Sea Levels in the Philippines Rise at 5 Times the Global Average
One major threat from climate change is the rising global sea level. At the coast, the rising seas will wipe out infrastructure and threaten wildlife. If ocean water moves deeper into landmasses, the salt will contaminate sources required for drinking water and agriculture.
A solid understanding of how quickly the sea level is rising, and the major contributing factors, is critical to developing practical plans to limit the problems and deal with the inevitable. Recently, a team of scientists has dived head-first into this challenge.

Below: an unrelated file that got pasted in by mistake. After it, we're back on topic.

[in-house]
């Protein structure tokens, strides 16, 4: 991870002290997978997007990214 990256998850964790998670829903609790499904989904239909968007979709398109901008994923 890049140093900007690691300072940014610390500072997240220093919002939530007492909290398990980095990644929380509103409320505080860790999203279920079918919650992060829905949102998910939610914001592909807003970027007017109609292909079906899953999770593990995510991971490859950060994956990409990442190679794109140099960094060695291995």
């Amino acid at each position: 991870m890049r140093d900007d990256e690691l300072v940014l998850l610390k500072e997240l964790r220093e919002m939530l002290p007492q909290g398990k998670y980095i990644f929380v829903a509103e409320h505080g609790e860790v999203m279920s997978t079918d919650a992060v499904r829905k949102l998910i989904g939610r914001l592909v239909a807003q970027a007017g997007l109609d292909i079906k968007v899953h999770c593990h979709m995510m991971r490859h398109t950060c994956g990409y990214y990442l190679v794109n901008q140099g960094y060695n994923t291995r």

Effect of Rising Sea Levels
The main factors influencing rising sea level have been well documented. First, climate change has led to increased global temperatures. As its temperature rises, the sea water expands (a process called steric expansion). In addition, ice sheets and land glaciers all over the world are shrinking through evaporation and melting. All of these factors contribute to rising ocean levels.
But the sea level doesn’t rise uniformly across the ocean—variations exist in different regions, and certain areas are more at risk.
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